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Fugitive Judge's Relatives Deny His Suicide

Romania - Gholamreza Mansouri's death -- Forensic workers carry the body of Gholamreza Mansouri from a hotel downtown Bucharest, Romania, Friday, June 19, 2020.

The family of an Iranian fugitive judge found dead in Bucharest, Romania has denied that he committed suicide, insisting instead that he was murdered.

On Friday, Romanian prosecutors announced that "a fugitive Iranian judge, Gholamreza Mansouri, whose corpse was found in a Bucharest hotel in June, had committed suicide by jumping from a hotel's 5th floor."

Mansouri, 52, fled corruption charges in Iran last year, one of several judges accused during a high-profile trial.

In an interview with the Modara news site on Saturday, Mansouri's brother argued in favor of his faithful character and religious tendencies, claiming he did not commit suicide. Mansouri's brother said that in his last days, the judge had "repeatedly begged his family to go to the shrine and pray for him."

The brother, who has not been named, also asserted that the judge regularly read written supplications exclusively compiled for the Twelver-Shi'ite pilgrims visiting their holy shrines.

"The initial Romanian reports said it was suicide, but two days later they said the autopsy indicate a hasty murder combined with violence,” Mansouri's brother offered to further support his claims of Mansouri’s innocence.

Romanian prosecutors said in a statement that Mansouri was the only client in the hotel where he died. "He fell from the fifth floor through the indoor (staircase) illuminator, from a height of twenty meters (about 65 feet), hitting the ground floor to die on the spot," the statement read.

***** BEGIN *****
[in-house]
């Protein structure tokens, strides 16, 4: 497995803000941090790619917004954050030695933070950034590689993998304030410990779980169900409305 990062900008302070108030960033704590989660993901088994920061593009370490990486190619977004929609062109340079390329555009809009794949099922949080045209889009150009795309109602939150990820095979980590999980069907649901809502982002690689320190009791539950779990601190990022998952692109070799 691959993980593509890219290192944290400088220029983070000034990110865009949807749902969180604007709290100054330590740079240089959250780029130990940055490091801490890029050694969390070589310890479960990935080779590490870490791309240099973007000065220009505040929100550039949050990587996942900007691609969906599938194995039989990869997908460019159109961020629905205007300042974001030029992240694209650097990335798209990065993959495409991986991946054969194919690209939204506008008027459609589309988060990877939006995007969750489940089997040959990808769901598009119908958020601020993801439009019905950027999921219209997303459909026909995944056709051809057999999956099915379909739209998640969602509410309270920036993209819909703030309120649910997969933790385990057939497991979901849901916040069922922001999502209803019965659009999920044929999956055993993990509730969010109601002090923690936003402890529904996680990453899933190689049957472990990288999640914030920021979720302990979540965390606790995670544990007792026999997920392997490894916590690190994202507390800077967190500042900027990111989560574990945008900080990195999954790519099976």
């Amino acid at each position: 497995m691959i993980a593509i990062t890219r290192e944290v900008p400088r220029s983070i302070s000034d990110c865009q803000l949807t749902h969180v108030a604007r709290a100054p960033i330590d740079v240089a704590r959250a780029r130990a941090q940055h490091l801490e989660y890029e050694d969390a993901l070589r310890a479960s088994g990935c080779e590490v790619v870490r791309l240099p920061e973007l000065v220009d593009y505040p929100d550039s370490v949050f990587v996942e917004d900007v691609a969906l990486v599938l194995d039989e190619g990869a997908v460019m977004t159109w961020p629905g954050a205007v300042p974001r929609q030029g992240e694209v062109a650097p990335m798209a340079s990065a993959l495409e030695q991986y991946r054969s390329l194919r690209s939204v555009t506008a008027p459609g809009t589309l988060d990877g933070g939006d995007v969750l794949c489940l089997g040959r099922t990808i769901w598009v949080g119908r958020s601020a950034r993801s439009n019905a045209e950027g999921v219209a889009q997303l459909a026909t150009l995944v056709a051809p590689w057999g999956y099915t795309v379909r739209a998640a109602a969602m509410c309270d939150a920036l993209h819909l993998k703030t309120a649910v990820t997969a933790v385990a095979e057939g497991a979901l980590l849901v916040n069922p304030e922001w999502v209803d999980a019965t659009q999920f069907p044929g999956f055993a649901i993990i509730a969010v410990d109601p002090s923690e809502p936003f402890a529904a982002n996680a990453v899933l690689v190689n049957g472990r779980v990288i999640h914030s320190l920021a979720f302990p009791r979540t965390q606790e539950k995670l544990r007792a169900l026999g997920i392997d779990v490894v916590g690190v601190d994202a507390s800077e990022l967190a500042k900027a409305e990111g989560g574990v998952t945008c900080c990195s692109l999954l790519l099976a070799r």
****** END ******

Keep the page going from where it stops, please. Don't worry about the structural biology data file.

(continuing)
Prosecutors said Mansouri vacated his sixth-floor room and completed departure formalities, "after which he took the elevator from the ground floor up to the 5th floor, from where he jumped."

Meanwhile, Mansouri’s brother argues that "since the body was in Romania's custody, they chose the least expensive way to get away, and make it look like a suicide."

Speaking about Mansouri’s religious ways, his brother added, "He was a cleric, and faithful. Therefore, we reject that he took his own life."

Mansouri had previously announced that he intended to return to Iran, but due to the coronavirus pandemic, he remained stuck in Europe, under Romanian judicial supervision ahead of court hearings scheduled for July over Iran’s request to extradite him. Later, on June 19, his body was found.

In an interview with the Modara website, his brother also accused the Iranian ambassador to Romania of "sabotage" and obstruction.

"My brother visited the Tehran Embassy in Bucharest on the weekend and announced his readiness to return to Iran. Nevertheless, being a weekend, the ambassador did not immediately inform the authorities in Tehran," Mansouri's brother lamented, adding, "If the ambassador, willingly or unwillingly, created the grounds for the murder of the late Gholamreza Mansouri, we will demand the court of the Islamic Republic ... to prosecute him as well. “